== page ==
Saturday, February 5, 2011

The Dog

Two passages from The Dog of The South, by Charles Portis, copied by opening on the desktop my Kindle's "clippings.txt" file. Turns out to be so easy that the temptation will always be to quote too much. No page numbers, of course, just "locations."

The Dog of the South (Charles Portis) - Highlight Loc. 278-85 | Added on Saturday, January 29, 2011, 04:21 PM

I decided that she was probably out for an afternoon of city obstruction and I went to the west side of town and cruised the parking lots of the big shopping centers looking for her car. On certain days of the week she and several hundred other biddies would meet at these places and get their assignments, first having taken care to park their Larks and Volvos and Cadillacs across the painted lines and thus taking up two parking spaces, sometimes three. Then they would spread out over town. Some would go to supermarkets and stall the checkout lines with purse-fumbling and check-writing. Others would wait for the noon rush at cafeterias and there bring the serving lines to a crawl with long deliberative stops at the pie station. The rest were on motor patrol and they would poke along on the inside lanes of busy streets and stop cold for left turns whenever they saw a good chance to stack up traffic. Another trick was to stick the nose of a car about halfway into a thoroughfare from a side street, thereby blocking all traffic in that lane.
The Dog of the South (Charles Portis) - Highlight Loc. 312-23 | Added on Saturday, January 29, 2011, 04:34 PM
In South Texas I saw three interesting things. The first was a tiny girl, maybe ten years old, driving a 1965 Cadillac. She wasn’t going very fast, because I passed her, but still she was cruising right along, with her head tilted back and her mouth open and her little hands gripping the wheel.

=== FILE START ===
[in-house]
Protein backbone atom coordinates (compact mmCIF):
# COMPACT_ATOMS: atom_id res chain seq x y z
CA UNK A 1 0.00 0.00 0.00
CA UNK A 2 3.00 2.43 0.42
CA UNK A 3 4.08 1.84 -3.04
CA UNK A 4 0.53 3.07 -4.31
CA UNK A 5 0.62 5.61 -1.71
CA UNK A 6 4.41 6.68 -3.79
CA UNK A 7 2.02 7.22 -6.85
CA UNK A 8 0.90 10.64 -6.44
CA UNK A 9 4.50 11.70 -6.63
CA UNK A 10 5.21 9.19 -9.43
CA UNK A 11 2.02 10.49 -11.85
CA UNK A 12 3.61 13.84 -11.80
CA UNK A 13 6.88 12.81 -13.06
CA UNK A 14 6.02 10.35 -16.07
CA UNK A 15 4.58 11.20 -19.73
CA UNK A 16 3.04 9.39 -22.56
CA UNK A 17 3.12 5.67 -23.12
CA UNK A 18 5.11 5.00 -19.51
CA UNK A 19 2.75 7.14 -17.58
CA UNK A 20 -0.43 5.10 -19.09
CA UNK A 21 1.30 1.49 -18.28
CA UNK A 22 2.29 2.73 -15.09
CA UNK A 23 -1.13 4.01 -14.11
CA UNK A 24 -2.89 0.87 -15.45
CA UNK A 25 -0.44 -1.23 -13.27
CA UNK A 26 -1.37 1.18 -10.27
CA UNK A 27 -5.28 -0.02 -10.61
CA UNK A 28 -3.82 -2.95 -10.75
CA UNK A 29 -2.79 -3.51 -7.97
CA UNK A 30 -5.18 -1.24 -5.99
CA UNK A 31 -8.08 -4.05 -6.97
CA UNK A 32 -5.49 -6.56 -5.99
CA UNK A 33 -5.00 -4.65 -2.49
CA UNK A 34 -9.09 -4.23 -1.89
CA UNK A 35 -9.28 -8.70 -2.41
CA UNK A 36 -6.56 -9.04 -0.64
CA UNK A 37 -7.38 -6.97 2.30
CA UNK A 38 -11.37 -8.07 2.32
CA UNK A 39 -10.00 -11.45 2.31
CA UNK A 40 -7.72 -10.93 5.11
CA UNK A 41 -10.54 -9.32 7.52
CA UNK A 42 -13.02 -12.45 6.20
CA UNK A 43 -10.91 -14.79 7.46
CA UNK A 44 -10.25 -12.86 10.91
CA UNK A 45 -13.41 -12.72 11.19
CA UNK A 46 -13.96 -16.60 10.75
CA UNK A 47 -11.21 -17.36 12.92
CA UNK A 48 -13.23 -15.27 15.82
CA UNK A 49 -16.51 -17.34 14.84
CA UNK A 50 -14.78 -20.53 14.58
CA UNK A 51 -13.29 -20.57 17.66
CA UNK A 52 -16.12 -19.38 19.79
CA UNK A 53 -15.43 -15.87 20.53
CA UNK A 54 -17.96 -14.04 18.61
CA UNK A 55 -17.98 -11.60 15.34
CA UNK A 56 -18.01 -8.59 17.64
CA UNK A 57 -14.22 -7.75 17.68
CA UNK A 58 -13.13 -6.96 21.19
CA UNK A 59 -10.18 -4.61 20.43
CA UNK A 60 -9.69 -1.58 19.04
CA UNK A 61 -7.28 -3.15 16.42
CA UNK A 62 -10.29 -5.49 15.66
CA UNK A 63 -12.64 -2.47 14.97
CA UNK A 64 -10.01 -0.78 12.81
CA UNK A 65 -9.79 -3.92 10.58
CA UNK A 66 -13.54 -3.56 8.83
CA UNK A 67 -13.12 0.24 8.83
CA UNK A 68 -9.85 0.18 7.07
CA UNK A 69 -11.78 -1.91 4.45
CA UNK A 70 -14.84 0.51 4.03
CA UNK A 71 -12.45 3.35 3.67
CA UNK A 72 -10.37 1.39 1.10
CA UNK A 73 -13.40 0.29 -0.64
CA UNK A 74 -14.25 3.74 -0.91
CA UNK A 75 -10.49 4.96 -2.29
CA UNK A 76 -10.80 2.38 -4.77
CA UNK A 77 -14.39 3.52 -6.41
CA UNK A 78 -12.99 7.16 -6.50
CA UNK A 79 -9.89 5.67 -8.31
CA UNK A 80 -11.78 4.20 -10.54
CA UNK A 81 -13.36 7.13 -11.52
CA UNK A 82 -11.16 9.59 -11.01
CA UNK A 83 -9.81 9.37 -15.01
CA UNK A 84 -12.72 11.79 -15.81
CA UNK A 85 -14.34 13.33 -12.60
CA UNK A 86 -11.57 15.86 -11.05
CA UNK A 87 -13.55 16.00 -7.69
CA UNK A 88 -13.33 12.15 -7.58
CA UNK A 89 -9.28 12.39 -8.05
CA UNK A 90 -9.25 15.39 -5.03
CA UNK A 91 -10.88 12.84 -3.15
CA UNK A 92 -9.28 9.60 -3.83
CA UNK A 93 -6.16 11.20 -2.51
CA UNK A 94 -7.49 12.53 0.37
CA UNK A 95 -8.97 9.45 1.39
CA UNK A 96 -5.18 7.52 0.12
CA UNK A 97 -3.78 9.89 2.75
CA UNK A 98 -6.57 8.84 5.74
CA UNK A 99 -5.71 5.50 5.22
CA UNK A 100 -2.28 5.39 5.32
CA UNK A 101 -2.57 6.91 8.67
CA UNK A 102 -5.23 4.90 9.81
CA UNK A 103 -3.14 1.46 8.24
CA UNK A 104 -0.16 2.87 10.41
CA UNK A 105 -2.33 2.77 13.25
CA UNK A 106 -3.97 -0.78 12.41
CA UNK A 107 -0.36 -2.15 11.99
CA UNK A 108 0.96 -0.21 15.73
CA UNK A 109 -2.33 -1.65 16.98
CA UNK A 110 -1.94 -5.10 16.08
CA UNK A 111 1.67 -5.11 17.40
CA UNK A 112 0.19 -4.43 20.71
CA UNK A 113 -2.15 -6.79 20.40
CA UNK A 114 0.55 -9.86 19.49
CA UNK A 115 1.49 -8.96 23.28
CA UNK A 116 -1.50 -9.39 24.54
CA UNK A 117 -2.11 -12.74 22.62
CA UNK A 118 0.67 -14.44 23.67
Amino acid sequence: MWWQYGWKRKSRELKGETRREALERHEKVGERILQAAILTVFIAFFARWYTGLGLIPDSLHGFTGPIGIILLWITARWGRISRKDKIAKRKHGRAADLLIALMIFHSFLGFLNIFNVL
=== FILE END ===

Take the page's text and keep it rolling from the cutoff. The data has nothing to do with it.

Then I saw an old man walking up the median strip pulling a wooden cross behind him. It was mounted on something like a golf cart with two spoked wheels. I slowed down to read the hand-lettered sign on his chest. JACKSONVILLE FLA OR BUST. I had never been to Jacksonville but I knew it was the home of the Gator Bowl and I had heard it was a boom town, taking in an entire county or some such thing. It seemed an odd destination for a religious pilgrim. Penance maybe for some terrible sin, or some bargain he had worked out with God, or maybe just a crazed hiker. I waved and called out to him, wishing him luck, but he was intent on his marching and had no time for idle greetings. His step was brisk and I was convinced he wouldn’t bust.

The third interesting thing was a convoy of stake-bed trucks all piled high with loose watermelons and cantaloupes. I was amazed. I couldn’t believe that the bottom ones weren’t being crushed under all that weight, exploding and spraying hazardous melon juice onto the highway. One of nature’s tricks with curved surfaces. Topology!
This is fairly representative material. Amusing, but the book is just one passage like this after another, organized as loosely as humanly possible around a journey, and by the mid-point it left me feeling slightly nauseous, as if I'd eaten too much marzipan.

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